Supreme Court Caves in to the Abortion Industry, States AAPS


In a decision as unjustified as Roe v. Wade itself, the U.S. Supreme Court today struck down sensible regulations of abortion clinics enacted by the State of Texas in 2013 as “HB 2,” stated the Association of American Physicians & Surgeons (AAPS), which filed an amicus brief in defense of the law.

Justice Anthony Kennedy quietly joined the side of the abortion industry without explaining himself, giving it a 5-3 advantage when a 4-4 tie would have upheld the law. The late Justice Antonin Scalia’s absence on the Court was felt but would not have changed the outcome.

The Court majority repeated the fiction that there are no serious safety issues concerning abortion. Yet severe complications occur every day. Abortion clinics just send patients to hospital emergency rooms, and the public bears the cost.

Texas HB 2 required abortionists to have hospital admitting privileges within 30 miles of the abortion, which ended the common practice of “hit and run” abortions. The Supreme Court showed little concern for women and their ability to get timely care for life-threatening complications.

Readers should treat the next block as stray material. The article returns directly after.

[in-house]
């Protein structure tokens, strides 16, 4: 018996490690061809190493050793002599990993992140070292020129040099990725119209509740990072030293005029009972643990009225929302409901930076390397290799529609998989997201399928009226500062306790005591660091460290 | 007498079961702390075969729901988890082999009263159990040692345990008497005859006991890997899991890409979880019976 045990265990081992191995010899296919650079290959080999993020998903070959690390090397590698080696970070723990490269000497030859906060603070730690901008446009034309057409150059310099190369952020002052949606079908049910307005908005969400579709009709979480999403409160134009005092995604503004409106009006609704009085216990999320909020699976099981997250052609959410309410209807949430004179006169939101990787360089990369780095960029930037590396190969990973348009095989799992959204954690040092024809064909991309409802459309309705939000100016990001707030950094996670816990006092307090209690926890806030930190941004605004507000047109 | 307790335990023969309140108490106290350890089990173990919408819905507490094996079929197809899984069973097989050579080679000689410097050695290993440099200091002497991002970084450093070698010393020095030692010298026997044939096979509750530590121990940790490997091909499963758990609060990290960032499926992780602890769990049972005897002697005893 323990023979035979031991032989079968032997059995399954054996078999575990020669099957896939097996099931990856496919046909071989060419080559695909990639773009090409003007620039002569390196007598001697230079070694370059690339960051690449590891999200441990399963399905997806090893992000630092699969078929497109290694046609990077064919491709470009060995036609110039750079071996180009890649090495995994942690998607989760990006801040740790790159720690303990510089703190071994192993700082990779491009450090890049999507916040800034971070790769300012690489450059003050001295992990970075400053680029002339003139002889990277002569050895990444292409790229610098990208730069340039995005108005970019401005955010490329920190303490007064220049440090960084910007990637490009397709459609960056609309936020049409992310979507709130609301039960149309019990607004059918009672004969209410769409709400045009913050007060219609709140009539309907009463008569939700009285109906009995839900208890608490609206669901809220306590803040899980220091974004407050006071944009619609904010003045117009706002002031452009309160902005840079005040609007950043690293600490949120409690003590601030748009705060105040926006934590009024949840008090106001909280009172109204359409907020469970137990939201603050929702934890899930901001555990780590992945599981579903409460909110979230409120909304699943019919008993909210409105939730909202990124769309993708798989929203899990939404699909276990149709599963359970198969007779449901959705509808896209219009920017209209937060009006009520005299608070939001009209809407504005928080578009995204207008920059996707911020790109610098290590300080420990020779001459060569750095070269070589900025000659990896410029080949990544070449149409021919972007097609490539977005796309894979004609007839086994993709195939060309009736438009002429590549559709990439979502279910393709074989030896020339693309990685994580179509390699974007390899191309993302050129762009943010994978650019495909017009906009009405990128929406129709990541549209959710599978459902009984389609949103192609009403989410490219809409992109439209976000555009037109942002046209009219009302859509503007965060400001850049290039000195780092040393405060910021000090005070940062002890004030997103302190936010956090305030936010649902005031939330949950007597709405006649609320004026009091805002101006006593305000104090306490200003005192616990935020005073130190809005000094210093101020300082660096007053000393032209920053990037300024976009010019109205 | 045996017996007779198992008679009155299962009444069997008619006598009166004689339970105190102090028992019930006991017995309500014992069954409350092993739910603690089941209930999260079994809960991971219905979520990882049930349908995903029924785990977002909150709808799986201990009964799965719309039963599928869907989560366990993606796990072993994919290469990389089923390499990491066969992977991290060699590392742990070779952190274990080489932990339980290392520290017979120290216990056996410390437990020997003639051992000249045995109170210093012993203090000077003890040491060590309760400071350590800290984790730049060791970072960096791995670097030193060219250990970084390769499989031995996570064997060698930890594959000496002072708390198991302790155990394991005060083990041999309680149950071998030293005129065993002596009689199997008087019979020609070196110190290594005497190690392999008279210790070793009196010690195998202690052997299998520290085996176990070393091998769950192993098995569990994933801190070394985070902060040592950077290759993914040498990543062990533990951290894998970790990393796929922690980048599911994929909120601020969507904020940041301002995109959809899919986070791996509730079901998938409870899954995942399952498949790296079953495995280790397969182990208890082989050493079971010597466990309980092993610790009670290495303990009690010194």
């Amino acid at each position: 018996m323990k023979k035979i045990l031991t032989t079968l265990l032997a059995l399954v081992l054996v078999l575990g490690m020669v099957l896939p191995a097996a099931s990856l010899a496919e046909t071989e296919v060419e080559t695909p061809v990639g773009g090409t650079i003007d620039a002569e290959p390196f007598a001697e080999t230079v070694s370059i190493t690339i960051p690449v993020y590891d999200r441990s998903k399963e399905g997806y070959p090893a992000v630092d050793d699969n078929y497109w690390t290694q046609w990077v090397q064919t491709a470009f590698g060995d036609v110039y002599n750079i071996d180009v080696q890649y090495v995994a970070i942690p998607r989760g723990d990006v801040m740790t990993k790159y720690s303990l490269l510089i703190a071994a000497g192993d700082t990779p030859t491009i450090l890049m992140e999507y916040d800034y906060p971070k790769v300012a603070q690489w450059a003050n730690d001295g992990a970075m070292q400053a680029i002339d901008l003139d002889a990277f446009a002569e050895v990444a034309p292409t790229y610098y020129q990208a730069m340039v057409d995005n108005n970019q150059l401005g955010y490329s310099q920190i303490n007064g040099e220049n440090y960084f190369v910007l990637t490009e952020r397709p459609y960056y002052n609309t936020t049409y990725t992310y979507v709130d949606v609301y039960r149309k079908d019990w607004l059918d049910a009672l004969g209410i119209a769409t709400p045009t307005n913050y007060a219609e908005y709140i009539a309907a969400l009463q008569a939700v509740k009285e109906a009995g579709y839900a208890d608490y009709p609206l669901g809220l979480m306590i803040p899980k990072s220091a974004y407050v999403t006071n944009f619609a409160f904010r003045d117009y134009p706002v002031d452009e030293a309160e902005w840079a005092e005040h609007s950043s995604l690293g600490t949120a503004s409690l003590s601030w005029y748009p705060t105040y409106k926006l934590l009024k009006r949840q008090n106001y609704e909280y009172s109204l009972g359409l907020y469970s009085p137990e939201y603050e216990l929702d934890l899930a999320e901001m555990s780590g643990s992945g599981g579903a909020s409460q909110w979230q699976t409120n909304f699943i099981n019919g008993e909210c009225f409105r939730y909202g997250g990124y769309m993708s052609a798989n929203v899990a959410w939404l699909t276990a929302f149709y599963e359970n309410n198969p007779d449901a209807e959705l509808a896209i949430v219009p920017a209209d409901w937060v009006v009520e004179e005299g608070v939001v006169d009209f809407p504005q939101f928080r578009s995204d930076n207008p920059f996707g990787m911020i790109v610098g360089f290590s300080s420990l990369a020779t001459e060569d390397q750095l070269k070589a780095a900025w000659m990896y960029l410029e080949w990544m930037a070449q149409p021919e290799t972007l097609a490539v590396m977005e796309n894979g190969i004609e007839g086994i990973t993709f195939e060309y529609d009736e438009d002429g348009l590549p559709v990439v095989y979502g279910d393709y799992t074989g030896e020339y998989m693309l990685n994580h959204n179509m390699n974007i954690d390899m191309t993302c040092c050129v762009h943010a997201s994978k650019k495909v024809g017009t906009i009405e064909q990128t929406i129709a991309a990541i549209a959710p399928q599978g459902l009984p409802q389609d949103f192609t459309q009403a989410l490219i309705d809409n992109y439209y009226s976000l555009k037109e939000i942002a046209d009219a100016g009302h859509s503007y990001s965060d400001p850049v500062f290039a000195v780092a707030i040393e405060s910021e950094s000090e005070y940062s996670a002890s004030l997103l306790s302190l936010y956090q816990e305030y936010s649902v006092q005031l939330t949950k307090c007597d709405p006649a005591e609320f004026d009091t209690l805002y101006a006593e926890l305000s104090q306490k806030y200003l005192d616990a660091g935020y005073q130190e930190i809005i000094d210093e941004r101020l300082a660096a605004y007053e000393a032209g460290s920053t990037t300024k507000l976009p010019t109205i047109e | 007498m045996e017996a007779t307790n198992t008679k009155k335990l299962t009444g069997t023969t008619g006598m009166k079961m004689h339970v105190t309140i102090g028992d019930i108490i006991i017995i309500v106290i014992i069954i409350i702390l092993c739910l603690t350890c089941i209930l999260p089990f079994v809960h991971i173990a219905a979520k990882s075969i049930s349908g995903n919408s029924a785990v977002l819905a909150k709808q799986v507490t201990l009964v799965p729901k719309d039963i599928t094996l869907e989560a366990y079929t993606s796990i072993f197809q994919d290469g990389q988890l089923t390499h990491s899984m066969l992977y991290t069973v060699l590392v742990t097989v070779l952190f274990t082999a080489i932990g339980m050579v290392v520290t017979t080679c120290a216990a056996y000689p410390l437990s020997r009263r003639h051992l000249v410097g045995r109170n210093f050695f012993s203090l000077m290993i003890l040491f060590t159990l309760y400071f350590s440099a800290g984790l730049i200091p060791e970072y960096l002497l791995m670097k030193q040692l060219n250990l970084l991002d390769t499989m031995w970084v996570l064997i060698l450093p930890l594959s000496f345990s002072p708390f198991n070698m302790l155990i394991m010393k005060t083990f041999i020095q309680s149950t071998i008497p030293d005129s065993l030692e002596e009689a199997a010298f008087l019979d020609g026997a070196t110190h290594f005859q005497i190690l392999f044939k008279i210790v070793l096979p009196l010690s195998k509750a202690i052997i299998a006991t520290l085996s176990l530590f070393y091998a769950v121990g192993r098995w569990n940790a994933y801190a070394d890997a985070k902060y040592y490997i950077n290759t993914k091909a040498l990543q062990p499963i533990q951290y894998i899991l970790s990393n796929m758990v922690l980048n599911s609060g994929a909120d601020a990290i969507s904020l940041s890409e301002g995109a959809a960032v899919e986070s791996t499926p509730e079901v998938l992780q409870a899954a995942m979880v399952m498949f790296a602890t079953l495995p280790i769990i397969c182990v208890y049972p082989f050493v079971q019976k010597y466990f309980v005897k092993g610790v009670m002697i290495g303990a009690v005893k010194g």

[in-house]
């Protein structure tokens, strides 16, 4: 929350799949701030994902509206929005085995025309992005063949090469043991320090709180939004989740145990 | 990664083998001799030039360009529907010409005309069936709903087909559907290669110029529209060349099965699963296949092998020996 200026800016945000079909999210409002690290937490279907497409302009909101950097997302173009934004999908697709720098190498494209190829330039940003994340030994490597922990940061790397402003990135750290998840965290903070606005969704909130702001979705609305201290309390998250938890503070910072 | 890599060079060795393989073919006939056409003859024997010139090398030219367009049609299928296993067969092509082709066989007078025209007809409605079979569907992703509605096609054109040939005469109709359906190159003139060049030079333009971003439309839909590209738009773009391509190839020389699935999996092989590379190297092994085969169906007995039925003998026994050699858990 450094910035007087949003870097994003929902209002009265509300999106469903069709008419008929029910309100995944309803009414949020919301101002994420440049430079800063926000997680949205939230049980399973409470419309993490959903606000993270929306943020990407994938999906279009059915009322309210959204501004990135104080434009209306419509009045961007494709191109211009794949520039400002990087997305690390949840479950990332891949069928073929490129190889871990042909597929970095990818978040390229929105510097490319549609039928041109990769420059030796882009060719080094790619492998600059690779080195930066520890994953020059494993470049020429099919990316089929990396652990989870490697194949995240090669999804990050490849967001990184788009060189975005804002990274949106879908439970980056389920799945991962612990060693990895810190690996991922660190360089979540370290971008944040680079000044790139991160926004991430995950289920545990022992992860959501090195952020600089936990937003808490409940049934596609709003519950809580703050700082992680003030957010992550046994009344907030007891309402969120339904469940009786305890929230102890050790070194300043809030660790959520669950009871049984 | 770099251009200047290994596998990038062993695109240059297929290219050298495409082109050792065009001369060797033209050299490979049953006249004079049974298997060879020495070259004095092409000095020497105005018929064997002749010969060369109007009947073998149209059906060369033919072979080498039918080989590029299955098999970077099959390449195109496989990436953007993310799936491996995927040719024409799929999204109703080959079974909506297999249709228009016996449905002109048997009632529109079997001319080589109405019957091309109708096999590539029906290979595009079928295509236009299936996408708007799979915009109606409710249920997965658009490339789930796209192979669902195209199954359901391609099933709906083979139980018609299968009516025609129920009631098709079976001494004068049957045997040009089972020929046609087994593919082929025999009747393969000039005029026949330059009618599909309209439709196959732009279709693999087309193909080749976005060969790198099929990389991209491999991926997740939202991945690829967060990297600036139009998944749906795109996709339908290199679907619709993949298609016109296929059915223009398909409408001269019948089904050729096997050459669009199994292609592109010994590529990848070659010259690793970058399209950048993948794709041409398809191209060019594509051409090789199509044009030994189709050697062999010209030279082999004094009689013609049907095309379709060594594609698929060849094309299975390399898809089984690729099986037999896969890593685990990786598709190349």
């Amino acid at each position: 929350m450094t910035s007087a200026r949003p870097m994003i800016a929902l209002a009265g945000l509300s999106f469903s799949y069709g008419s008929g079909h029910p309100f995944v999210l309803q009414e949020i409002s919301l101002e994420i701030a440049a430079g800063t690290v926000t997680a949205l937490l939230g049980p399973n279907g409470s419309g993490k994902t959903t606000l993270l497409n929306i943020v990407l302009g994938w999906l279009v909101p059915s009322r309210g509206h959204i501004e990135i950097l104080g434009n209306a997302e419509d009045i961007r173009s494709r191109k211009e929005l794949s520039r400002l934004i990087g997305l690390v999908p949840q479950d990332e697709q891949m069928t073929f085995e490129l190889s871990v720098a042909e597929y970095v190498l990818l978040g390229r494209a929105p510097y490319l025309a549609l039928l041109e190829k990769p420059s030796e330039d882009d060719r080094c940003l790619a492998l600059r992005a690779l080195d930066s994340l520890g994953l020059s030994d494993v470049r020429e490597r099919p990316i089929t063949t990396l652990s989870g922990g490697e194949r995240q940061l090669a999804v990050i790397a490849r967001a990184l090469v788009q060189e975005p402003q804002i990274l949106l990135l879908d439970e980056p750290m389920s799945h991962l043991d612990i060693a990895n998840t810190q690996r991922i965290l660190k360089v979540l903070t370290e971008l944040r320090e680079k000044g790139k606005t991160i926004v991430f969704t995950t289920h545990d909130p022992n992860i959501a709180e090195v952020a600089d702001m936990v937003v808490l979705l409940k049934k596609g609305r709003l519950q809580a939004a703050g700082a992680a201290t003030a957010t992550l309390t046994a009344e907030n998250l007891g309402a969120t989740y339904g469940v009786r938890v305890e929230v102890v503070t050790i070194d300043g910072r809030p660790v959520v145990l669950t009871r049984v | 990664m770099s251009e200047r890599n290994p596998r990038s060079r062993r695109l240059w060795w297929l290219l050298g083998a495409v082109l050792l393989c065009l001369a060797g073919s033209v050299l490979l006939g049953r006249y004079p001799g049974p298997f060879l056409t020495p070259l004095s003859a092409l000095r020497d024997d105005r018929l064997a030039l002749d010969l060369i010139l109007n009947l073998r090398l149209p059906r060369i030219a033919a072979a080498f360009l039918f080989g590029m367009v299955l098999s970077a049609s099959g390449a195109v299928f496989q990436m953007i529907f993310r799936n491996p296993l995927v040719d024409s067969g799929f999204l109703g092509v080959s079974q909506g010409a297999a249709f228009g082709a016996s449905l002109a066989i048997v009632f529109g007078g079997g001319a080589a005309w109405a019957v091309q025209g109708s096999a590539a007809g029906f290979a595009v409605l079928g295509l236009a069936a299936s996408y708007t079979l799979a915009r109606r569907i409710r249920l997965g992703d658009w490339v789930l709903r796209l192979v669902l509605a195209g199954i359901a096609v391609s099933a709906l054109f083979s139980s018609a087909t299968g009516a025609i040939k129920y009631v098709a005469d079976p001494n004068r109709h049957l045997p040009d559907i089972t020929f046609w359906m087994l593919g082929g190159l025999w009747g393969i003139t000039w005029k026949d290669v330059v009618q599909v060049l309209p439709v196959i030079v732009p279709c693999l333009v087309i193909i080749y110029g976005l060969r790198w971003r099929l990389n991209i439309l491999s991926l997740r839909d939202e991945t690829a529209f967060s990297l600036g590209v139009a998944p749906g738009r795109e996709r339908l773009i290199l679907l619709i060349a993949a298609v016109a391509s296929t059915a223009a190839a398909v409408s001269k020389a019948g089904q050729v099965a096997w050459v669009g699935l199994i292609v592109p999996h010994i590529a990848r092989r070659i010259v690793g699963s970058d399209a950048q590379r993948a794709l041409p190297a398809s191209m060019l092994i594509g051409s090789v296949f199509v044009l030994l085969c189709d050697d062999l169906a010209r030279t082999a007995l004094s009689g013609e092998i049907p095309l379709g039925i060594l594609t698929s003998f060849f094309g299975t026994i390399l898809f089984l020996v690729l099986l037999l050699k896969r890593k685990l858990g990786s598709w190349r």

“This ruling is a setback for women, for medicine, and for the credibility of the Supreme Court,” Jane Orient, M.D., observed. “It demonstrates that the Court will continue to allow abortion clinics to act outside of the norms of the medical profession.”

The Court majority recognized the atrocities committed by abortionist Kermit Gosnell, M.D., whose facility would have been shut down by this type of law in Pennsylvania. The majority declared that “Gosnell’s deplorable crimes could escape detection only because his facility went uninspected for more than 15 years” and that “[d]etermined wrongdoers, already ignoring existing statutes and safety measures, are unlikely to be convinced to adopt safe practices by a new overlay of regulations.”

“In no other field of law are regulations invalidated by the courts simply because wrongdoers might try to violate the safety measures,” observed Andrew Schlafly, AAPS General Counsel. “If the fact that someone might ignore a law were used as a basis for striking it down, then virtually every law on the books would be unconstitutional.”

“Requiring an abortionist to be available to handle complications from the operation he performs would have stopped Gosnell and would have save lives,” he added. “Justice Clarence Thomas was correct in his dissent in repeating the observation of the late Justice Scalia that the Court majority continues ‘to bend the rules when any effort to limit abortion, or even to speak in opposition to abortion, is at issue.’”

The Association of American Physicians and Surgeons (AAPS) is a national organization representing physicians in all specialties, founded in 1943 to preserve private medicine and the patient-physician relationship.

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